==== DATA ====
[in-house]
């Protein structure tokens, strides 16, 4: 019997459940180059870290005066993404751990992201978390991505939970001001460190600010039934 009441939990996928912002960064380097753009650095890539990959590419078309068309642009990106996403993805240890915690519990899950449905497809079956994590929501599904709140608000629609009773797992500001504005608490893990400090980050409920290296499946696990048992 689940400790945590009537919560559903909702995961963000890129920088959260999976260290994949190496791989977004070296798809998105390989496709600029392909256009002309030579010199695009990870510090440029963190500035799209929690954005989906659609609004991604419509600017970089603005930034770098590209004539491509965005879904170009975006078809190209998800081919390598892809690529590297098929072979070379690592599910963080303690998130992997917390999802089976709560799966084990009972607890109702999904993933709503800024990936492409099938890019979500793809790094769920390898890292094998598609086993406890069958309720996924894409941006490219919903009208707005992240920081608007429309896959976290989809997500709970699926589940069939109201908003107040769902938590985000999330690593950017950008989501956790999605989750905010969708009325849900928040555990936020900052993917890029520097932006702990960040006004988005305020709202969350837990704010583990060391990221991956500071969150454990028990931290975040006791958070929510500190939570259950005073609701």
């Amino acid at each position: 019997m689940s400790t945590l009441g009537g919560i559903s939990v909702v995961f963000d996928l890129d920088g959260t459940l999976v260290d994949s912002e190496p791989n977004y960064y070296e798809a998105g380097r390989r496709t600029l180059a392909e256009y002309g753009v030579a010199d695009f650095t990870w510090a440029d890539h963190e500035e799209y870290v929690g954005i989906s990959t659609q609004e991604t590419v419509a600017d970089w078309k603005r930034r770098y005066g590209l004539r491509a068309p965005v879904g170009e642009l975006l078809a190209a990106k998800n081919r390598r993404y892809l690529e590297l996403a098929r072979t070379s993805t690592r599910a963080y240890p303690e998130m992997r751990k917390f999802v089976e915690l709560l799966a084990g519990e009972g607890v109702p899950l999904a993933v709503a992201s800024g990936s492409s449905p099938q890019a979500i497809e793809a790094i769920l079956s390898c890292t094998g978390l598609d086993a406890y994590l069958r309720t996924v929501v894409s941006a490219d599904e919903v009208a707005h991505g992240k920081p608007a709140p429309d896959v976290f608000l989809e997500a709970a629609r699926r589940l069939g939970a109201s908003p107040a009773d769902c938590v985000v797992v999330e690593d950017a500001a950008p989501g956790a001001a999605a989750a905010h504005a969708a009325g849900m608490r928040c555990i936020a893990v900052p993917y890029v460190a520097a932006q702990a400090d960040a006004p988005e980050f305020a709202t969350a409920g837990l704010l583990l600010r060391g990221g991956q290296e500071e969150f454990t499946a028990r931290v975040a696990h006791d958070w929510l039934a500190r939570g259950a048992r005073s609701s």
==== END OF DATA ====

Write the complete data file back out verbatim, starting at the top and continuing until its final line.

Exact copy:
[in-house]
């Protein structure tokens, strides 16, 4: 019997459940180059870290005066993404751990992201978390991505939970001001460190600010039934 009441939990996928912002960064380097753009650095890539990959590419078309068309642009990106996403993805240890915690519990899950449905497809079956994590929501599904709140608000629609009773797992500001504005608490893990400090980050409920290296499946696990048992 689940400790945590009537919560559903909702995961963000890129920088959260999976260290994949190496791989977004070296798809998105390989496709600029392909256009002309030579010199695009990870510090440029963190500035799209929690954005989906659609609004991604419509600017970089603005930034770098590209004539491509965005879904170009975006078809190209998800081919390598892809690529590297098929072979070379690592599910963080303690998130992997917390999802089976709560799966084990009972607890109702999904993933709503800024990936492409099938890019979500793809790094769920390898890292094998598609086993406890069958309720996924894409941006490219919903009208707005992240920081608007429309896959976290989809997500709970699926589940069939109201908003107040769902938590985000999330690593950017950008989501956790999605989750905010969708009325849900928040555990936020900052993917890029520097932006702990960040006004988005305020709202969350837990704010583990060391990221991956500071969150454990028990931290975040006791958070929510500190939570259950005073609701």
């Amino acid at each position: 019997m689940s400790t945590l009441g009537g919560i559903s939990v909702v995961f963000d996928l890129d920088g959260t459940l999976v260290d994949s912002e190496p791989n977004y960064y070296e798809a998105g380097r390989r496709t600029l180059a392909e256009y002309g753009v030579a010199d695009f650095t990870w510090a440029d890539h963190e500035e799209y870290v929690g954005i989906s990959t659609q609004e991604t590419v419509a600017d970089w078309k603005r930034r770098y005066g590209l004539r491509a068309p965005v879904g170009e642009l975006l078809a190209a990106k998800n081919r390598r993404y892809l690529e590297l996403a098929r072979t070379s993805t690592r599910a963080y240890p303690e998130m992997r751990k917390f999802v089976e915690l709560l799966a084990g519990e009972g607890v109702p899950l999904a993933v709503a992201s800024g990936s492409s449905p099938q890019a979500i497809e793809a790094i769920l079956s390898c890292t094998g978390l598609d086993a406890y994590l069958r309720t996924v929501v894409s941006a490219d599904e919903v009208a707005h991505g992240k920081p608007a709140p429309d896959v976290f608000l989809e997500a709970a629609r699926r589940l069939g939970a109201s908003p107040a009773d769902c938590v985000v797992v999330e690593d950017a500001a950008p989501g956790a001001a999605a989750a905010h504005a969708a009325g849900m608490r928040c555990i936020a893990v900052p993917y890029v460190a520097a932006q702990a400090d960040a006004p988005e980050f305020a709202t969350a409920g837990l704010l583990l600010r060391g990221g991956q290296e500071e969150f454990t499946a028990r931290v975040a696990h006791d958070w929510l039934a500190r939570g259950a048992r005073s609701s």